After his release, he returned to a hero's welcome at AP's New York headquarters.

As the AP's chief Middle East correspondent, Anderson had been reporting for several years on the rising violence gripping Lebanon as the country fought a war with Israel, while Iran-funded militant groups tried to topple its government.

On March 16, 1985, a day off, he had taken a break to play tennis with former AP photographer Don Mell and was dropping Mell off at his home when gun-toting kidnappers dragged him from his car.

He was likely targeted, he said, because he was one of the few Westerners still in Lebanon and because his role as a journalist aroused suspicion among members of Hezbollah.

"Because in their terms, people who go around asking questions in awkward and dangerous places have to be spies," he told the Virginia newspaper The Review of Orange County in 2018.

What followed was nearly seven years of brutality during which he was beaten, chained to a wall, threatened with death, often had guns held to his head and often was kept in solitary confinement for long periods of time.

Anderson was the longest held of several Western hostages Hezbollah abducted over the years, including Terry Waite, the former envoy to the Archbishop of Canterbury, who had arrived to try to negotiate his release.

By his and other hostages' accounts, he was also their most hostile prisoner, constantly demanding better food and treatment, arguing religion and politics with his captors, and teaching other hostages sign language and where to hide messages so they could communicate privately.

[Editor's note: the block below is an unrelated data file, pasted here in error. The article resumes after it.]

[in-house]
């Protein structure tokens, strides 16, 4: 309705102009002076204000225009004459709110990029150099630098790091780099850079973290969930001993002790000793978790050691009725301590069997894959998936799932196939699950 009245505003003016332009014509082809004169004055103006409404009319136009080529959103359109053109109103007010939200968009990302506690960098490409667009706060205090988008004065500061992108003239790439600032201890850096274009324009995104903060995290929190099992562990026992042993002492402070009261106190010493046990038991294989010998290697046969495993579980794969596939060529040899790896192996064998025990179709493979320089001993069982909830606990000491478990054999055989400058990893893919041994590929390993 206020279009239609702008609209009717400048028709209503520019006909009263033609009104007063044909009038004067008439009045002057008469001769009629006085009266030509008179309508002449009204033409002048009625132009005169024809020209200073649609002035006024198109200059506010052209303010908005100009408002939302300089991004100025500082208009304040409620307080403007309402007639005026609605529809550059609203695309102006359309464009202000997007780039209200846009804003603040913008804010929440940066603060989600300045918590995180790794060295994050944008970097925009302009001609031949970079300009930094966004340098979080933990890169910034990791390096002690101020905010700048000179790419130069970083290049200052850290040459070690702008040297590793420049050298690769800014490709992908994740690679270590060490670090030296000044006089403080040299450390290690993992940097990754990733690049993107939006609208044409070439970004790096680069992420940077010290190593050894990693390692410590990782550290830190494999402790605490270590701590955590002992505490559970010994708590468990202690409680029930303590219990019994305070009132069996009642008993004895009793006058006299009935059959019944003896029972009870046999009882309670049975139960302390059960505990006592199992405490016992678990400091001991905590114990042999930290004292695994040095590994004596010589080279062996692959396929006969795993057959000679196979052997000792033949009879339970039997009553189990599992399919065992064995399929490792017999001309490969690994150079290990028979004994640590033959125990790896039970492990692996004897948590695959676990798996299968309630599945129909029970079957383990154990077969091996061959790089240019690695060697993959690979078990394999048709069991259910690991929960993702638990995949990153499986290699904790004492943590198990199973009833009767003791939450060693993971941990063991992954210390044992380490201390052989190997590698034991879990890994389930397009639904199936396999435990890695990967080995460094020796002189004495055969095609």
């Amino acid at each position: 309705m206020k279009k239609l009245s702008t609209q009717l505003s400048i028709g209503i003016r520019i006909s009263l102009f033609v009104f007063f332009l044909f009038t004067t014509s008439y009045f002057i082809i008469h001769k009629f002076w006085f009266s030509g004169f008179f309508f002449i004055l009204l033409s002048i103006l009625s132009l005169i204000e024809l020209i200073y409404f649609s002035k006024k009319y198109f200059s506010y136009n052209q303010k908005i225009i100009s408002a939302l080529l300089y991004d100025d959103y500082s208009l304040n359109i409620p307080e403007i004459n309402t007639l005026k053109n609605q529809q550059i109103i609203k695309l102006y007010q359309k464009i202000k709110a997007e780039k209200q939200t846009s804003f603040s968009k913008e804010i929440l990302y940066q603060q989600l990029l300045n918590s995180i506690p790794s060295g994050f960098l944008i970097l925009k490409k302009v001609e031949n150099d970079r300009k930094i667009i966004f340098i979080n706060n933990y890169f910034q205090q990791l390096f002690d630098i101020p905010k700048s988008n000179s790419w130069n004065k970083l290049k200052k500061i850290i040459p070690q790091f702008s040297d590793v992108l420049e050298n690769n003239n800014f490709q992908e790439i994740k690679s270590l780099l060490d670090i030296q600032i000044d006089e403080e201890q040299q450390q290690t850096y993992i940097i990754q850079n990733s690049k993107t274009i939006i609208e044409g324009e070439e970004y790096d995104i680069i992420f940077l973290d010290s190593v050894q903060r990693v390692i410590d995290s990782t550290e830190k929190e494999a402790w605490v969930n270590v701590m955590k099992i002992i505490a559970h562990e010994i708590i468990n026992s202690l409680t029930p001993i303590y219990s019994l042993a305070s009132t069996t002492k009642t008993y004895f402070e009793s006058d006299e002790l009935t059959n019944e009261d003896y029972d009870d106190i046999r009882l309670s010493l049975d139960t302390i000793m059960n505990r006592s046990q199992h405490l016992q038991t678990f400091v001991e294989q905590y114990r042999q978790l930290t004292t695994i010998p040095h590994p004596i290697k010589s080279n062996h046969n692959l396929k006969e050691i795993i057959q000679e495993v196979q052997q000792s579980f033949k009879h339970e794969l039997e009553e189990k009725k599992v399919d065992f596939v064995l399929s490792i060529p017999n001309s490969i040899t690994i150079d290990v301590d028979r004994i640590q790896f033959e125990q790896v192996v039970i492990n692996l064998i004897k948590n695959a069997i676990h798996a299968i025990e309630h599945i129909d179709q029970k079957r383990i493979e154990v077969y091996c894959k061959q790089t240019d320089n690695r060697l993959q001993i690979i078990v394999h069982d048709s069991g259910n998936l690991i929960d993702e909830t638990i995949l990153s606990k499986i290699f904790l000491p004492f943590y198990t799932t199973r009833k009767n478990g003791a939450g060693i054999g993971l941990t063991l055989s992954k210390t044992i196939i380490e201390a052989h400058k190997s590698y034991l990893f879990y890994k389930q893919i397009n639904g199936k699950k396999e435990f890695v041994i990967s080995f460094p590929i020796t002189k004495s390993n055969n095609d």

He managed to retain a quick wit and biting sense of humor during his long ordeal. On his last day in Beirut he called the leader of his kidnappers into his room to tell him he'd just heard an erroneous radio report saying he'd been freed and was in Syria.

"I said, 'Mahmound, listen to this, I'm not here. I'm gone, babes. I'm on my way to Damascus.' And we both laughed," he told Giovanna DellÓrto, author of "AP Foreign Correspondents in Action: World War II to the Present."

He learned later his release was delayed when a third party who his kidnappers planned to turn him over to left for a tryst with the party's mistress and they had to find someone else.

Anderson's humor often hid the PTSD he acknowledged suffering for years afterward.

"The AP got a couple of British experts in hostage decompression, clinical psychiatrists, to counsel my wife and myself and they were very useful," he said in 2018. "But one of the problems I had was I did not recognize sufficiently the damage that had been done.